Fun Fact: Starlings are renowned for their synchronized flight patterns, which result in mesmerizing aerial displays. However, their feeding behaviors can lead to dominance at bird feeders. This is why squirrel-proof feeders are an essential tool for managing bird feeding.

Implement Physical Barriers

To prevent starlings from taking over your bird feeder, you can incorporate physical barriers. Here are some natural steps you can follow:

  1. Utilize cage feeders: These feeders have wire or mesh cages surrounding the feeding ports, enabling smaller birds to enter while keeping starlings out.
  2. Install baffled poles: Baffles are cone-shaped devices that you can place on poles or hanging feeders to block starlings from reaching the food.
  3. Experiment with upside-down feeders: Starlings find it difficult to feed upside-down, so using feeders specifically designed for this purpose can discourage them.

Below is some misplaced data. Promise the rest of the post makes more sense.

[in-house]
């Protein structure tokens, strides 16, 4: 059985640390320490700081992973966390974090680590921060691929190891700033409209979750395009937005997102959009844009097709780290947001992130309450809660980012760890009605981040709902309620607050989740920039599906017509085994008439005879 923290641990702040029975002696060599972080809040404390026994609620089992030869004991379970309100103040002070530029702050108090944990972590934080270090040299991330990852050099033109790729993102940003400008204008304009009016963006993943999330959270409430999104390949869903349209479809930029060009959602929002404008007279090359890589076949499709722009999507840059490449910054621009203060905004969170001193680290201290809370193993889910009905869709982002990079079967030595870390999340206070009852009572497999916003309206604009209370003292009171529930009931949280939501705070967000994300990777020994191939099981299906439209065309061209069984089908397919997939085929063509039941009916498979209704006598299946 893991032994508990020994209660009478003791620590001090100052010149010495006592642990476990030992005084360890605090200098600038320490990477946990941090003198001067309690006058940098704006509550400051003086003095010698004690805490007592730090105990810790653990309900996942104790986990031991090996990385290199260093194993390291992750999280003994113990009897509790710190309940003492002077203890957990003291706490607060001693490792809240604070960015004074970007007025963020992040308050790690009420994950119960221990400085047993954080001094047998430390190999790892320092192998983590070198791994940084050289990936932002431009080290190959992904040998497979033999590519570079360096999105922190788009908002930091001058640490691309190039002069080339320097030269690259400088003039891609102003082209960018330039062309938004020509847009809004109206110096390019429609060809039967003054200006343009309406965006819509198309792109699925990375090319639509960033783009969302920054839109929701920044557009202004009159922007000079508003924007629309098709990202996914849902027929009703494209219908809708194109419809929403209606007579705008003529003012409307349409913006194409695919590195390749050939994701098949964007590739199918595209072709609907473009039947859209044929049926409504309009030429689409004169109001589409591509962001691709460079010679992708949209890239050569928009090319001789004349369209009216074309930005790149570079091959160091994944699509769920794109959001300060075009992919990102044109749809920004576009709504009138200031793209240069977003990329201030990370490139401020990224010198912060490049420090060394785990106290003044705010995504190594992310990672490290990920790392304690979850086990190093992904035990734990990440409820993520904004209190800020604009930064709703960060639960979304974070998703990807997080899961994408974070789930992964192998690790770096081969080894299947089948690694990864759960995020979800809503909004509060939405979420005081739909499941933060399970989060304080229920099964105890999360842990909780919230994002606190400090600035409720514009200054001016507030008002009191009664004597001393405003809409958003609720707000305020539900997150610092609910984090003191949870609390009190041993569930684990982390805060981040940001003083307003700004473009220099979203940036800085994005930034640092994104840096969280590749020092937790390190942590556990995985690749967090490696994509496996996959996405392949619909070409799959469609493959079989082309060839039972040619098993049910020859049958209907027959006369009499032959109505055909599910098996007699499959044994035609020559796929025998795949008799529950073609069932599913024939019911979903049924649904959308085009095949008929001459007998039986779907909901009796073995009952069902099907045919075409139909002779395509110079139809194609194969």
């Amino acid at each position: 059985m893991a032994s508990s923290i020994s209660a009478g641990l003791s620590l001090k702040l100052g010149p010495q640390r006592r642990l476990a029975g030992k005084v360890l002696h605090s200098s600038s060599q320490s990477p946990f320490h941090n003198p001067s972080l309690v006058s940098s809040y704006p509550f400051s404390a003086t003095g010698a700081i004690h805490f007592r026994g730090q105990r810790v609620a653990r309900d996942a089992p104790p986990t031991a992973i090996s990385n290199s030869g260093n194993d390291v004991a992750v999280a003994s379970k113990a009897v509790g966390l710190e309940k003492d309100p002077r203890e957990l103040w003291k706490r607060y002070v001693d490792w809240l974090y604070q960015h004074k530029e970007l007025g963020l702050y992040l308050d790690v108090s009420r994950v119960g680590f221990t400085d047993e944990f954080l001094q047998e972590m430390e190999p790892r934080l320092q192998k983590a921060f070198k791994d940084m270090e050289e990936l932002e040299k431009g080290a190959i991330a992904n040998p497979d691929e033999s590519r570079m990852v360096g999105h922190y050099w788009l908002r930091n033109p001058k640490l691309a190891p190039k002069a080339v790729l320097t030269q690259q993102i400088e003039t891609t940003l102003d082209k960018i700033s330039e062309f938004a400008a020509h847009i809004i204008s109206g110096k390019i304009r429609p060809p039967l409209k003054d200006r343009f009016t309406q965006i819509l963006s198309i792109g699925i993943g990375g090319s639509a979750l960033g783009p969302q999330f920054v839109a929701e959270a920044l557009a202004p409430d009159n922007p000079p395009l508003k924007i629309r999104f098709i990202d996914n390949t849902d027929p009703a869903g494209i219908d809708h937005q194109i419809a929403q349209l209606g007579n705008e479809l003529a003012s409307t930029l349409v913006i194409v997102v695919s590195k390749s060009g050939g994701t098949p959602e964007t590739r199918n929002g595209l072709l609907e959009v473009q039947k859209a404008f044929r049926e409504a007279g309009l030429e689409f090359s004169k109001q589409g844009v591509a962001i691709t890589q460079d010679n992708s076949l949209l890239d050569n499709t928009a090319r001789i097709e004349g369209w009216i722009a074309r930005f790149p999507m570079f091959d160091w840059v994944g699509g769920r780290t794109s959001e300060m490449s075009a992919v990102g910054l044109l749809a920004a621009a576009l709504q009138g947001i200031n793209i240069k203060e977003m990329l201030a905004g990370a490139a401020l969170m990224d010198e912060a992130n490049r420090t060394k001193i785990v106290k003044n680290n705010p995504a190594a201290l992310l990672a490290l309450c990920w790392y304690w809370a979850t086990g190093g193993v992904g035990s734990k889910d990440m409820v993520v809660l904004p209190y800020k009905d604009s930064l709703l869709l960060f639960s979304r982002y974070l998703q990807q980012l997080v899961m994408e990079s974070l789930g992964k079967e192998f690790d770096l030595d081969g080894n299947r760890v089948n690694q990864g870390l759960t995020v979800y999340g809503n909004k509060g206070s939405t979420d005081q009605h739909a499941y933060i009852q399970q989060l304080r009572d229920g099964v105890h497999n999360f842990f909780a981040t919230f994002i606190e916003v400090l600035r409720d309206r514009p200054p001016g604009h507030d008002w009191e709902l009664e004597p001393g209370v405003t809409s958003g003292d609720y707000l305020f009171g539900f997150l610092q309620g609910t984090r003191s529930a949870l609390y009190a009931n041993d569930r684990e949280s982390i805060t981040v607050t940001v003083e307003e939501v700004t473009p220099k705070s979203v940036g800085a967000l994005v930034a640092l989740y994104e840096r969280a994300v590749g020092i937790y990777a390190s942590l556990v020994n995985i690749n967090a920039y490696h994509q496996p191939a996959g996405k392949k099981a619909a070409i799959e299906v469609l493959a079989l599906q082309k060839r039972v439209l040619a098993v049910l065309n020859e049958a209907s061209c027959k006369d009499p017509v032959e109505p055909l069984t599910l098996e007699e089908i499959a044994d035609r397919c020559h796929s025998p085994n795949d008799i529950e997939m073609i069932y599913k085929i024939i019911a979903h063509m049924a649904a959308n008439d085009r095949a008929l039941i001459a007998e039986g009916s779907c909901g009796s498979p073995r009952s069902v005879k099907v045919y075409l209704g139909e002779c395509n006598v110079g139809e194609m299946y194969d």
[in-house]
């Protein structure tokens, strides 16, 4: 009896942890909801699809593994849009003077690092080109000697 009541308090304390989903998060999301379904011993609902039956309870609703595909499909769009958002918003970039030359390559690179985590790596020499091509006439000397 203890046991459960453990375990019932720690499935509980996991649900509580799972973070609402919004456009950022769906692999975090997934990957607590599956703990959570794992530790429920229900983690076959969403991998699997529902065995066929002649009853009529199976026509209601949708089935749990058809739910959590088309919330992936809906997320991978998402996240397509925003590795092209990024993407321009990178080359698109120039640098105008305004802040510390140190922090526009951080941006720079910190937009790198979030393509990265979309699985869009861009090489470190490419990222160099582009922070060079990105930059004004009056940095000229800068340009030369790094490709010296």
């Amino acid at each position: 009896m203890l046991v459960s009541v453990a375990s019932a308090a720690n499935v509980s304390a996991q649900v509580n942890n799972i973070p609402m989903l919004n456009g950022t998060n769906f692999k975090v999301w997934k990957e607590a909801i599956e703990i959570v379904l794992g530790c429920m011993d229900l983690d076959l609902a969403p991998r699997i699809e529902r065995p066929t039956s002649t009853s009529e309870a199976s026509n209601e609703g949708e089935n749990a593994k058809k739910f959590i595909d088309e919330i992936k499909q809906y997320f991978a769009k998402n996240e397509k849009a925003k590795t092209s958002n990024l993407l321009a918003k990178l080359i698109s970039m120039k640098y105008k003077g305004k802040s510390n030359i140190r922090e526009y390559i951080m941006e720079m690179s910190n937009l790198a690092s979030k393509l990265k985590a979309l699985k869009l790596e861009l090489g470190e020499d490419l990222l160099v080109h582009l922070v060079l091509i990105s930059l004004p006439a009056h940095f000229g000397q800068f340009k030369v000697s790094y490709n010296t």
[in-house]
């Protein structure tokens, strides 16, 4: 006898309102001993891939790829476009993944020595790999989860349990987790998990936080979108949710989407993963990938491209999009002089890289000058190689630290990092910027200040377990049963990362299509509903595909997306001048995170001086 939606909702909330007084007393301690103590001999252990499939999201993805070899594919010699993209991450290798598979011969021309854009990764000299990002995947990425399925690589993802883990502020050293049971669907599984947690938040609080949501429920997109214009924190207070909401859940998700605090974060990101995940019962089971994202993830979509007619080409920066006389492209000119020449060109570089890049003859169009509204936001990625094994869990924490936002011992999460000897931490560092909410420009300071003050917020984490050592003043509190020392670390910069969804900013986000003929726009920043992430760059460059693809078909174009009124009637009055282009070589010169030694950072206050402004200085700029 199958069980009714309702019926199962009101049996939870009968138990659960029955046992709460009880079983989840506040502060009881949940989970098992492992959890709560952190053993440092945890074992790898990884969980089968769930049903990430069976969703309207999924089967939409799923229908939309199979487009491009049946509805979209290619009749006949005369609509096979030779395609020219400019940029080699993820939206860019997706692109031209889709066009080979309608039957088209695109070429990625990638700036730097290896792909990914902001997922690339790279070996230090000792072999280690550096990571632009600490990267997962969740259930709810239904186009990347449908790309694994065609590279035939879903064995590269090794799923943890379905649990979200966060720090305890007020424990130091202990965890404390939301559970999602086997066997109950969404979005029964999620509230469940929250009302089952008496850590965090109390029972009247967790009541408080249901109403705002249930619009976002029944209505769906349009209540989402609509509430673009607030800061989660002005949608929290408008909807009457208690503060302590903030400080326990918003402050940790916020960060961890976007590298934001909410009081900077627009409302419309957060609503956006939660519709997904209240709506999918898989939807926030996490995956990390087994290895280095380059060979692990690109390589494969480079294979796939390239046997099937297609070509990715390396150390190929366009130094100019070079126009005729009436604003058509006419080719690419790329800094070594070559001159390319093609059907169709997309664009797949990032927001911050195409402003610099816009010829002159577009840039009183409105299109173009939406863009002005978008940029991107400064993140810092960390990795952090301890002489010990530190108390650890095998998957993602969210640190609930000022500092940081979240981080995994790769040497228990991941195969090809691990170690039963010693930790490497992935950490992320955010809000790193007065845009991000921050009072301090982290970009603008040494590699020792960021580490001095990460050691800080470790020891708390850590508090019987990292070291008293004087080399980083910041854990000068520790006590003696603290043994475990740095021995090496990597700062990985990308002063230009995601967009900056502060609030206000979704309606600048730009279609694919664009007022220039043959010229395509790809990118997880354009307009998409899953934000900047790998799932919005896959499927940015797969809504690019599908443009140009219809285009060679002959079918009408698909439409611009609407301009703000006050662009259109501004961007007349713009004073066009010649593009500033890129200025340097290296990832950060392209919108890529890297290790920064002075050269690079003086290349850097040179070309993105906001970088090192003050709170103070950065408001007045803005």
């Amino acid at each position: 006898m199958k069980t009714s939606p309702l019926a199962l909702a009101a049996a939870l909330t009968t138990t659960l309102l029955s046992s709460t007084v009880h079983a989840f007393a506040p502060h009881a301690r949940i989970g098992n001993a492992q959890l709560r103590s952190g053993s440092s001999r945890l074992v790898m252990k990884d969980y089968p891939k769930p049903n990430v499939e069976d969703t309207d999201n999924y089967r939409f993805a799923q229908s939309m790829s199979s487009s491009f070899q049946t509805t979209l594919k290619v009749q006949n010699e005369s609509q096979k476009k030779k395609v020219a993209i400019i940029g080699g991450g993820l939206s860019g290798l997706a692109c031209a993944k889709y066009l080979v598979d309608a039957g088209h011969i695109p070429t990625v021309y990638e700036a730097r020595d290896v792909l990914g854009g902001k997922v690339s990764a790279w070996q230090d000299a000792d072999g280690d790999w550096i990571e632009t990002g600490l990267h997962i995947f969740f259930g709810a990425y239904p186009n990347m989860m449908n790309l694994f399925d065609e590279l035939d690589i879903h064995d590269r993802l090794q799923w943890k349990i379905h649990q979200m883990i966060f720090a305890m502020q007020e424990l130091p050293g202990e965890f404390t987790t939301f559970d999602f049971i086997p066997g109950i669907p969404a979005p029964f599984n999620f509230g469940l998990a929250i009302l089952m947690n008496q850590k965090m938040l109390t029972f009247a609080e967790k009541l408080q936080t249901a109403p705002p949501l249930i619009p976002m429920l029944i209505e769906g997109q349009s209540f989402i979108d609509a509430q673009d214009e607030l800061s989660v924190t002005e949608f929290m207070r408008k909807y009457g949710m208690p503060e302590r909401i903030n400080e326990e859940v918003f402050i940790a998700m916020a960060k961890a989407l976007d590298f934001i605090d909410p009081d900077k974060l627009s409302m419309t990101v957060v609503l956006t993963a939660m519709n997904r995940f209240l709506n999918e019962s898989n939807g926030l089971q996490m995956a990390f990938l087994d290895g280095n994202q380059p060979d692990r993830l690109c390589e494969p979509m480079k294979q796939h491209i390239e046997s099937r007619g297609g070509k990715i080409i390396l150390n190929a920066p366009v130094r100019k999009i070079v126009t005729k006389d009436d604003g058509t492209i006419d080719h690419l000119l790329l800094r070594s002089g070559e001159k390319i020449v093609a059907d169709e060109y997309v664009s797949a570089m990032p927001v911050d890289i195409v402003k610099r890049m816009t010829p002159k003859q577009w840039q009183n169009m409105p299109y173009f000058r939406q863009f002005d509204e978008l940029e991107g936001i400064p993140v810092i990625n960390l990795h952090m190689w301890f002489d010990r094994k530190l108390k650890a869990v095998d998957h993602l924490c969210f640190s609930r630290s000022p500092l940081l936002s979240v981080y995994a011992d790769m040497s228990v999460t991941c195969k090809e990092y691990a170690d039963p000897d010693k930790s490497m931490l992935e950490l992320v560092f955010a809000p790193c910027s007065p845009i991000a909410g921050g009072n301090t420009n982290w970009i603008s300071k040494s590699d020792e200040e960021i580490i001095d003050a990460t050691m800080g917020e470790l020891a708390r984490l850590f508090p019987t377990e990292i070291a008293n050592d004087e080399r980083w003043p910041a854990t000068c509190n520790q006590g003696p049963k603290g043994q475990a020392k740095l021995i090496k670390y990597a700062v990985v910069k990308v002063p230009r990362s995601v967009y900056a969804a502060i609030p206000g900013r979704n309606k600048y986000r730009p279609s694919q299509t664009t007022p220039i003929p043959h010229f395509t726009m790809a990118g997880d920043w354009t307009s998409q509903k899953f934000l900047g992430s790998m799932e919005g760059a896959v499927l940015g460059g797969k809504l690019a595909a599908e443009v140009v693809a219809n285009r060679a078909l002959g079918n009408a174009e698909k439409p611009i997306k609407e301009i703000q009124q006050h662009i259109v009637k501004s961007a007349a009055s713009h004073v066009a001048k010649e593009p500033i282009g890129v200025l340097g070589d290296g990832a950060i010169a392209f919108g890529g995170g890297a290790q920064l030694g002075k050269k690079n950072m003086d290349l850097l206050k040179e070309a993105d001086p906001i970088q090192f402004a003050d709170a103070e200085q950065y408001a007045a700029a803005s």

4. Apply entrance hole size restrictions: As starlings are larger birds, using feeders with smaller entrance holes can prevent them from accessing the food.
  5. Create a separate feeding area for starlings: Set up a distinct feeding station with food that starlings prefer, such as suet or cracked corn. This diversion can shift their attention away from your main bird feeder.
  6. Exclude larger birds: If starlings are not the only larger birds causing trouble, consider choosing feeders designed to exclude species like cardinals or blue jays.

By incorporating physical barriers, you can effectively deter starlings from taking over your bird feeder and ensure that smaller birds can freely enjoy the food you provide.

Use Specialized Starling-Proof Feeders

Using specialized starling-proof feeders can help prevent starlings from taking over your bird feeder. To effectively use these feeders, follow these steps:

  1. Select a starling-proof feeder that is specifically designed to deter starlings. Choose one with smaller entrance holes or perches that are difficult for starlings to access.